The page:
WASHINGTON — New episodes in the nation’s long-running political drama over health care are coming via your news feed in 2015.
The fate of President Barack Obama’s health care law again hangs in the balance as the Supreme Court weighs another legal challenge to the program, now covering millions of people. And a Republican-led Congress prepares for more votes to repeal the Affordable Care Act, ignoring threatened vetoes by the president. Continue reading
The first 50-state report on the latest sign-up season under President Barack Obama’s health care law shows that more than 4 million people selected plans for the first time or re-enrolled in what the administration called “an encouraging start.” Continue reading
WASHINGTON — Being uninsured in America will cost you more in 2015.
In negotiating the creation of the Affordable Care Act, hospitals took a big gamble, with the expectation that they would soon have millions of new Medicaid customers. In states that expanded Medicaid, the bet paid off. Sarah Varney of Kaiser Health News reports on financial gains made by some hospitals as more patients are able to pay their bills, and the heavy price being paid by hospitals in states that opted against expansion. Continue reading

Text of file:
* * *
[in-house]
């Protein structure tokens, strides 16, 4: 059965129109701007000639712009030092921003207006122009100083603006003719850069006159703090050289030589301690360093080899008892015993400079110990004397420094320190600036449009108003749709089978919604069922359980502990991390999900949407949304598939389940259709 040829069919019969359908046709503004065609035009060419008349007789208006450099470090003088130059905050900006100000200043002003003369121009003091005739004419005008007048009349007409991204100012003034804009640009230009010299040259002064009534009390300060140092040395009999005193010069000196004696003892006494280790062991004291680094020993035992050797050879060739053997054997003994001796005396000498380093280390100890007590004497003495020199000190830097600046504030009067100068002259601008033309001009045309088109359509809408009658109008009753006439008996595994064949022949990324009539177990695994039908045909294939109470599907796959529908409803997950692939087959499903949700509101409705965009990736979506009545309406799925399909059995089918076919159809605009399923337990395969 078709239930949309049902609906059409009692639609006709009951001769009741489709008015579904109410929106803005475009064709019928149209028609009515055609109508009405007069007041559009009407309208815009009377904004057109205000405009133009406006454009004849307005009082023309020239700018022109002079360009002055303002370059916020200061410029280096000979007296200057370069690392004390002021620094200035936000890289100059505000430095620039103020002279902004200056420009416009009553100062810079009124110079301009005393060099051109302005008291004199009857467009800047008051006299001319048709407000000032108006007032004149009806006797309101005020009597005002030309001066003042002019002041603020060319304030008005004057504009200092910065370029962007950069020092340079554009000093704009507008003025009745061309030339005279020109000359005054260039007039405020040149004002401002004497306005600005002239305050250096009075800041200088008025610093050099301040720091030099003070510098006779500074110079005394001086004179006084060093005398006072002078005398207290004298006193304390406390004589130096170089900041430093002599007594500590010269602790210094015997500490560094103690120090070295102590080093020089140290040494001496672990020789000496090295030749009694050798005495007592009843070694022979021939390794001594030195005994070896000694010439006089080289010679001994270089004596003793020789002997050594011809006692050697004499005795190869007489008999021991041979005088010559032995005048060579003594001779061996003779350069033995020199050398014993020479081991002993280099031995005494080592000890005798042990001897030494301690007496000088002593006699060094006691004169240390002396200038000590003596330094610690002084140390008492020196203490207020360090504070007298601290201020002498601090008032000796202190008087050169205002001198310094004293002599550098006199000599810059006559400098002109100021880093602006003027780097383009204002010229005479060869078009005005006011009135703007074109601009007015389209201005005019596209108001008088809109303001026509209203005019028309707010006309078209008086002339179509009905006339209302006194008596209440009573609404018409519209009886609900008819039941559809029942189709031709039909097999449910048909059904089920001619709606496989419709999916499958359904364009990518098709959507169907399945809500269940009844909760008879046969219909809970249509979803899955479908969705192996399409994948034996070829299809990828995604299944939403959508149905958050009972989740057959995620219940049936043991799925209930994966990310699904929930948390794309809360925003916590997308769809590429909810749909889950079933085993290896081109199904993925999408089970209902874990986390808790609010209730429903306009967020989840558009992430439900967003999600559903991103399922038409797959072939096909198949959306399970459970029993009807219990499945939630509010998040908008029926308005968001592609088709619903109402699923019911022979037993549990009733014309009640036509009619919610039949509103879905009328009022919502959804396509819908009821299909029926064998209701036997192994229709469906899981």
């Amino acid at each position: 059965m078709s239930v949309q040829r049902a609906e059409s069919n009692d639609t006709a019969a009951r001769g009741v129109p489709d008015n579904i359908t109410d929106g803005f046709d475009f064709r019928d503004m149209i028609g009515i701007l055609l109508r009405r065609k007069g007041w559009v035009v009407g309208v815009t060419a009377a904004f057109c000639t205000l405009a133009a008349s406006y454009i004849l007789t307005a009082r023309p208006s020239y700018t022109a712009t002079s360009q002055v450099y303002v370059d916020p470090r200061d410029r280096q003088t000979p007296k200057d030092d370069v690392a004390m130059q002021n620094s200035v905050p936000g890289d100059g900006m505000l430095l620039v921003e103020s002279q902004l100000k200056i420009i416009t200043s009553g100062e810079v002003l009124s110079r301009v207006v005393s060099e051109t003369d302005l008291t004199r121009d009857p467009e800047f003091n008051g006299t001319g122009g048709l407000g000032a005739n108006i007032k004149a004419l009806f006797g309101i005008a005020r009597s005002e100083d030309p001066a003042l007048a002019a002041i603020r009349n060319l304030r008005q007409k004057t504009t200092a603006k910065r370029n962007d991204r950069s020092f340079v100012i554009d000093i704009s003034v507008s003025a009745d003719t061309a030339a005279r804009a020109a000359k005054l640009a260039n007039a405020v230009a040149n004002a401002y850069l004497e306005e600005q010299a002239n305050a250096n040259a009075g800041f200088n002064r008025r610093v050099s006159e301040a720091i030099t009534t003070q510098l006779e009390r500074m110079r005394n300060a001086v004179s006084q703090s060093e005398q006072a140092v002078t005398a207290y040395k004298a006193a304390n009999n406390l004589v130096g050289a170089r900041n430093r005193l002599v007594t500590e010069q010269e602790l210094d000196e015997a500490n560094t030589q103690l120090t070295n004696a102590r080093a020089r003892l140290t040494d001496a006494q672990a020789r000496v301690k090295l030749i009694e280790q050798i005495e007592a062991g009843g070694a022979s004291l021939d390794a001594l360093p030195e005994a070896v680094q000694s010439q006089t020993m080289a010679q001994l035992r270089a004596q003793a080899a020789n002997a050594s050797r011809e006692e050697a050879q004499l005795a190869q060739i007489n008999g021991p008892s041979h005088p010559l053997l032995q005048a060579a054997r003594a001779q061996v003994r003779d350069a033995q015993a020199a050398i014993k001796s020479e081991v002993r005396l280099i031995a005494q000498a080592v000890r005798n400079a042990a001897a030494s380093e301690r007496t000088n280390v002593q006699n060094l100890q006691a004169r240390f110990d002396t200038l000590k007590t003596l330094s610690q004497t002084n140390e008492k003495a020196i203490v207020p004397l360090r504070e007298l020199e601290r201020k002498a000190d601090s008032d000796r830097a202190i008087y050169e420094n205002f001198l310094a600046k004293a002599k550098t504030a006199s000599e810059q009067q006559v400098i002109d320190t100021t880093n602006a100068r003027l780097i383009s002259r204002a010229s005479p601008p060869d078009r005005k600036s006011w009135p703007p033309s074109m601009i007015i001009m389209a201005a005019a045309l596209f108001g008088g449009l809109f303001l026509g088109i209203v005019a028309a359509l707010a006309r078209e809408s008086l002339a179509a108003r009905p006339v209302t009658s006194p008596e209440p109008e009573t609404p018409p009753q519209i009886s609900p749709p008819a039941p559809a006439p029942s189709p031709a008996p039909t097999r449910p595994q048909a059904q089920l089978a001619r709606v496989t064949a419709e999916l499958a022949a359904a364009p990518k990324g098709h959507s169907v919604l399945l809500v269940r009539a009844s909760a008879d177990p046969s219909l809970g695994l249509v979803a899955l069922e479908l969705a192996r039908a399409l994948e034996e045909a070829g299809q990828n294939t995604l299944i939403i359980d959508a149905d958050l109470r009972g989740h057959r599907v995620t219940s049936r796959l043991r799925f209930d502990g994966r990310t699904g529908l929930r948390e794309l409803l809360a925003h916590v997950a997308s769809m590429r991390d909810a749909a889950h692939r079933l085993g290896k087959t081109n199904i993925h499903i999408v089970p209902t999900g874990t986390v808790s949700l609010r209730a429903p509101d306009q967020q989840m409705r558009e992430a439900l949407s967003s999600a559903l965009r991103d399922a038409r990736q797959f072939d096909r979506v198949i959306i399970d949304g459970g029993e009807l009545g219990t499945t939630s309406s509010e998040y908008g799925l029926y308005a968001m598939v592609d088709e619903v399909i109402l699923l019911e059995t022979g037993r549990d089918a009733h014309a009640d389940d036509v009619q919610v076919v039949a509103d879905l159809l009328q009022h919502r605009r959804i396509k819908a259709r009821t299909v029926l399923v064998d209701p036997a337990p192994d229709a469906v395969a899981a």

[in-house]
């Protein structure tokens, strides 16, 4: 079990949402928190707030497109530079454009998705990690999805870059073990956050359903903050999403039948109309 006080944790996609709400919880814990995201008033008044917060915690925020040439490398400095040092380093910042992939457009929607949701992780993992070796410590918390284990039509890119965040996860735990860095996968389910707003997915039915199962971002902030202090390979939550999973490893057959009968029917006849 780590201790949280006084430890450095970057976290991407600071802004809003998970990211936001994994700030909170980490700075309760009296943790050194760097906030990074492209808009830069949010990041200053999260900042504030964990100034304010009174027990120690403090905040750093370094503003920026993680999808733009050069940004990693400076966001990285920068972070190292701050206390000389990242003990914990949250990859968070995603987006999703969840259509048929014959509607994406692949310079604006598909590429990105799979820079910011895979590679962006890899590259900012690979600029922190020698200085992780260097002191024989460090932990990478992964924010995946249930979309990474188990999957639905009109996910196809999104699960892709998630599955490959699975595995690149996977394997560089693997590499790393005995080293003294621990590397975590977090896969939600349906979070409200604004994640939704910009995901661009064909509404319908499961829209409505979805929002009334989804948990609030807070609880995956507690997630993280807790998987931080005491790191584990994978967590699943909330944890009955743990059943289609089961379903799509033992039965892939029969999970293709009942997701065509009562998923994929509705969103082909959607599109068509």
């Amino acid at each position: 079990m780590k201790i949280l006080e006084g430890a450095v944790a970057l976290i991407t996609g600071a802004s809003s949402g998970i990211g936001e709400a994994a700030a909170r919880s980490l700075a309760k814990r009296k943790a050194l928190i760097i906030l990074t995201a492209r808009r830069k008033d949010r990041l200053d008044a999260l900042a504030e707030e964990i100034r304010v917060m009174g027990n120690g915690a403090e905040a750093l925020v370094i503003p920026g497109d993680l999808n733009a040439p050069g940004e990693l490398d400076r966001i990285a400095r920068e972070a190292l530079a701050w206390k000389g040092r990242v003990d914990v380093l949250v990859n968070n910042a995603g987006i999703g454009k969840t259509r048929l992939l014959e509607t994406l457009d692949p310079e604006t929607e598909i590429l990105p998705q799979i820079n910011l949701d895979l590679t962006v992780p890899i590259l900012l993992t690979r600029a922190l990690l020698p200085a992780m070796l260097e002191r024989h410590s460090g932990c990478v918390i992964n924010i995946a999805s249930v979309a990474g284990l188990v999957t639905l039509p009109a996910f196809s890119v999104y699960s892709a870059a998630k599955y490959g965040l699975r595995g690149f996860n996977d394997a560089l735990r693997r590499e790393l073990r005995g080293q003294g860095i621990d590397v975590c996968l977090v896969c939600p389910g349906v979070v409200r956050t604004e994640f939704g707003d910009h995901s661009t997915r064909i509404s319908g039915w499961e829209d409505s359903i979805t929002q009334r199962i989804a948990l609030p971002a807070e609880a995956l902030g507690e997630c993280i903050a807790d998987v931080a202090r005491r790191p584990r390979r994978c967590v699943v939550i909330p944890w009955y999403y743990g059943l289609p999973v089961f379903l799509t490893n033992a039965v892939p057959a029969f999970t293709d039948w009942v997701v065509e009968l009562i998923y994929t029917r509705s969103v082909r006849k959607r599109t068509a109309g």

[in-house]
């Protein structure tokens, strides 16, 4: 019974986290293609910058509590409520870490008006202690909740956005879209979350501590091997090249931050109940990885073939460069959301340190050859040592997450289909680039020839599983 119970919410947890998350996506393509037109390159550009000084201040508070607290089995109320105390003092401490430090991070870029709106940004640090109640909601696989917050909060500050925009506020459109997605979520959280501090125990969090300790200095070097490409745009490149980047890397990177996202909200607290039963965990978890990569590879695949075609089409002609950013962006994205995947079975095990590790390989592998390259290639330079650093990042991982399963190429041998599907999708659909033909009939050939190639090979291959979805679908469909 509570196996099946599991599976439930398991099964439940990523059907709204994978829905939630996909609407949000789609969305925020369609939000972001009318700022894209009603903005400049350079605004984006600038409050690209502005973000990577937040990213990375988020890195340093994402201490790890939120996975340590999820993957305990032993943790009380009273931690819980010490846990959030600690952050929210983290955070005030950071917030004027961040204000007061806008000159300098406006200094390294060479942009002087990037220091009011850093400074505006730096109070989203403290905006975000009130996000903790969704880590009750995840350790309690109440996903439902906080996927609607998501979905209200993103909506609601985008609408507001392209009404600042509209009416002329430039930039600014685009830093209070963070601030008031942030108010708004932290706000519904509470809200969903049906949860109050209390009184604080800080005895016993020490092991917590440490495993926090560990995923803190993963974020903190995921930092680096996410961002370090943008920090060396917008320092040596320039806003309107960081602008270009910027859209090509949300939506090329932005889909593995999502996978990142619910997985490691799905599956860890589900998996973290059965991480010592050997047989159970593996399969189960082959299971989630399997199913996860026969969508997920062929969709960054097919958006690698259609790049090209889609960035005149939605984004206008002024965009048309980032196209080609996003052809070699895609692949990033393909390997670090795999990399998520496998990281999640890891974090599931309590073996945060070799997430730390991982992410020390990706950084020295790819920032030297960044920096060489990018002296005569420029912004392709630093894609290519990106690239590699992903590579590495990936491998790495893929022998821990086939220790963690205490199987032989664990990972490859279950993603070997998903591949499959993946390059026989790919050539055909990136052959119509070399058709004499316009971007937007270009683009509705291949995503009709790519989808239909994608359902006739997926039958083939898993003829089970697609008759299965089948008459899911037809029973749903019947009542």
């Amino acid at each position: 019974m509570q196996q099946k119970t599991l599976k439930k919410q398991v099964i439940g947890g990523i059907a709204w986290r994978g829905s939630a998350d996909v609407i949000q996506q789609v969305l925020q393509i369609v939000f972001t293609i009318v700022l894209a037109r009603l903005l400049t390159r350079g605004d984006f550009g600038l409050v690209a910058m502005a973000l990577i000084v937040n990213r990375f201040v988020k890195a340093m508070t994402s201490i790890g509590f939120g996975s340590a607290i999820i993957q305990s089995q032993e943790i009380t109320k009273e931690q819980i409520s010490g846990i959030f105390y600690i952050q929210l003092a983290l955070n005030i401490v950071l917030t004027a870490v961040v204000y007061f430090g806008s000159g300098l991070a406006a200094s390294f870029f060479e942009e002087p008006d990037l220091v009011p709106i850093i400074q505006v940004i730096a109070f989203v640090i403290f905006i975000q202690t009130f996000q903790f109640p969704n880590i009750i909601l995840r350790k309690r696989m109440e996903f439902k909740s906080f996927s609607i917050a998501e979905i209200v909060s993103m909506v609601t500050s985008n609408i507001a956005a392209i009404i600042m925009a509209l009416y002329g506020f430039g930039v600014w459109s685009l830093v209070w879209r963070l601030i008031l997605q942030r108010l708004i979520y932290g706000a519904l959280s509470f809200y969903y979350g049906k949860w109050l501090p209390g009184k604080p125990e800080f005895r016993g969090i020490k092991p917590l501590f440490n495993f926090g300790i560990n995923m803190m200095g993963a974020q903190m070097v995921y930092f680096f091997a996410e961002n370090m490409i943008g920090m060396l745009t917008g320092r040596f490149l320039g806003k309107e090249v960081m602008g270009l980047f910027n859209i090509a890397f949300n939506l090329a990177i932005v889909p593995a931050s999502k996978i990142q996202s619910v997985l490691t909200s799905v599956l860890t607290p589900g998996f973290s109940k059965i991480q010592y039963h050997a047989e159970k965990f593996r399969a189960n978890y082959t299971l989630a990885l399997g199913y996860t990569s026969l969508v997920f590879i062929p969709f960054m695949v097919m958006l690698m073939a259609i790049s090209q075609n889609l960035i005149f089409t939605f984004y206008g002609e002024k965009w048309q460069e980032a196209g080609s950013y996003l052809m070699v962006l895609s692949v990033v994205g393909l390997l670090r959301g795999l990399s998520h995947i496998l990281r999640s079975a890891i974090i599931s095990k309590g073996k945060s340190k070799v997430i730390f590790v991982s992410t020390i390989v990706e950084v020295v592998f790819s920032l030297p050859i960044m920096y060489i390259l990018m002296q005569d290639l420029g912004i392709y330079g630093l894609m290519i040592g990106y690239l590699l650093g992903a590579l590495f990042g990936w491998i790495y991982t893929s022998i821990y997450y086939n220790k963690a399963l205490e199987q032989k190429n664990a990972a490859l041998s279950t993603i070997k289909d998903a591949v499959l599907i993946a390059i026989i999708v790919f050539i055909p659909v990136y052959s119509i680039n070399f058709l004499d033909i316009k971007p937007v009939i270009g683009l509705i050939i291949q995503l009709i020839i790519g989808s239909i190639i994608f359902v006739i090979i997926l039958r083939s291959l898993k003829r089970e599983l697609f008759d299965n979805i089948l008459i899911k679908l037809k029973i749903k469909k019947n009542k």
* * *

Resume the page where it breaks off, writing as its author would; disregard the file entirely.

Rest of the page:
When you enter the “donut hole,” prescriptions can become prohibitively expensive. But changing insurers won’t help; the hole comes from Medicare, and although the Affordable Care Act will eventually do away with it, boomers are stuck with it until 2020. Continue reading
President Barack Obama’s push to cover America’s uninsured faces another big test Monday. This time, it’s not only how the website functions, but how well the program itself works for millions who are starting to count on it. Continue reading
Congressional Democrats charged Tuesday that Republicans are seizing on a health adviser’s self-described “thoughtless” and misleading remarks to attack President Barack Obama’s signature health care law. Continue reading
In the wake of November’s jobs report, Dean Baker, co-director of the Center for Economic and Policy Research, argues that the Affordable Care Act is allowing more young parents to choose to stay at home with their kids. Continue reading
The second year of open enrollment for the Affordable Care Act is now underway. This year, more insurers are participating in health insurance marketplaces, and if evidence from last year is any indication, increased competition should result in lower premiums. That’s according to a new paper from the National Bureau of Economic Research, co-authored by MIT economist Jon Gruber. Continue reading